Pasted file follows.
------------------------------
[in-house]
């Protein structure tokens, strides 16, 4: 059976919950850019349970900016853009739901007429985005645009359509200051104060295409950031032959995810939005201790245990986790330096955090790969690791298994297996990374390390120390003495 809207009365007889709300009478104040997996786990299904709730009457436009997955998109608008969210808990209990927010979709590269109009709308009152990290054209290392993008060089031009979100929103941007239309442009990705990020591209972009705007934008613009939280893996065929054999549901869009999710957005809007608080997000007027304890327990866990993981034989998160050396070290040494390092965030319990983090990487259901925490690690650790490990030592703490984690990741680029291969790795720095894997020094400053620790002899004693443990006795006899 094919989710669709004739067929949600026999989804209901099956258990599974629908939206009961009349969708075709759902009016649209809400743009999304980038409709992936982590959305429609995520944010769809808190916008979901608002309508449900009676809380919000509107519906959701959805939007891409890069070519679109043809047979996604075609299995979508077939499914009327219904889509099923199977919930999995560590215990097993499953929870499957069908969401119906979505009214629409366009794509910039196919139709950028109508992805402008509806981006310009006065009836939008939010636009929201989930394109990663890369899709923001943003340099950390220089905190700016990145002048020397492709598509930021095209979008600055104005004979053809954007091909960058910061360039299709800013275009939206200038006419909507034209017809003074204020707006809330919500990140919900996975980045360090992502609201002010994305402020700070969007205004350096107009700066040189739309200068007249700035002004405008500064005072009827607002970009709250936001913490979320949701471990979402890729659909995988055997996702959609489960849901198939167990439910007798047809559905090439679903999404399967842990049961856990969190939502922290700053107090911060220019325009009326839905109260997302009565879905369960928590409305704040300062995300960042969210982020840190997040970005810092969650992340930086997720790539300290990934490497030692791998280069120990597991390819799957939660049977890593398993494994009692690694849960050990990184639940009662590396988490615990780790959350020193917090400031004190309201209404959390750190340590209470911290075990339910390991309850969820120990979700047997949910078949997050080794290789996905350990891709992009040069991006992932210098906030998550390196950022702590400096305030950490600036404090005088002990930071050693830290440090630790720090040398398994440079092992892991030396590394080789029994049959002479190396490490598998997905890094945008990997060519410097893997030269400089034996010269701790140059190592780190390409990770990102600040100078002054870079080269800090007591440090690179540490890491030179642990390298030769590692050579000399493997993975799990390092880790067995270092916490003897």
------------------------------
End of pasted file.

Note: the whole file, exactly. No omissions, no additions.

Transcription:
[in-house]
């Protein structure tokens, strides 16, 4: 059976919950850019349970900016853009739901007429985005645009359509200051104060295409950031032959995810939005201790245990986790330096955090790969690791298994297996990374390390120390003495 809207009365007889709300009478104040997996786990299904709730009457436009997955998109608008969210808990209990927010979709590269109009709308009152990290054209290392993008060089031009979100929103941007239309442009990705990020591209972009705007934008613009939280893996065929054999549901869009999710957005809007608080997000007027304890327990866990993981034989998160050396070290040494390092965030319990983090990487259901925490690690650790490990030592703490984690990741680029291969790795720095894997020094400053620790002899004693443990006795006899 094919989710669709004739067929949600026999989804209901099956258990599974629908939206009961009349969708075709759902009016649209809400743009999304980038409709992936982590959305429609995520944010769809808190916008979901608002309508449900009676809380919000509107519906959701959805939007891409890069070519679109043809047979996604075609299995979508077939499914009327219904889509099923199977919930999995560590215990097993499953929870499957069908969401119906979505009214629409366009794509910039196919139709950028109508992805402008509806981006310009006065009836939008939010636009929201989930394109990663890369899709923001943003340099950390220089905190700016990145002048020397492709598509930021095209979008600055104005004979053809954007091909960058910061360039299709800013275009939206200038006419909507034209017809003074204020707006809330919500990140919900996975980045360090992502609201002010994305402020700070969007205004350096107009700066040189739309200068007249700035002004405008500064005072009827607002970009709250936001913490979320949701471990979402890729659909995988055997996702959609489960849901198939167990439910007798047809559905090439679903999404399967842990049961856990969190939502922290700053107090911060220019325009009326839905109260997302009565879905369960928590409305704040300062995300960042969210982020840190997040970005810092969650992340930086997720790539300290990934490497030692791998280069120990597991390819799957939660049977890593398993494994009692690694849960050990990184639940009662590396988490615990780790959350020193917090400031004190309201209404959390750190340590209470911290075990339910390991309850969820120990979700047997949910078949997050080794290789996905350990891709992009040069991006992932210098906030998550390196950022702590400096305030950490600036404090005088002990930071050693830290440090630790720090040398398994440079092992892991030396590394080789029994049959002479190396490490598998997905890094945008990997060519410097893997030269400089034996010269701790140059190592780190390409990770990102600040100078002054870079080269800090007591440090690179540490890491030179642990390298030769590692050579000399493997993975799990390092880790067995270092916490003897």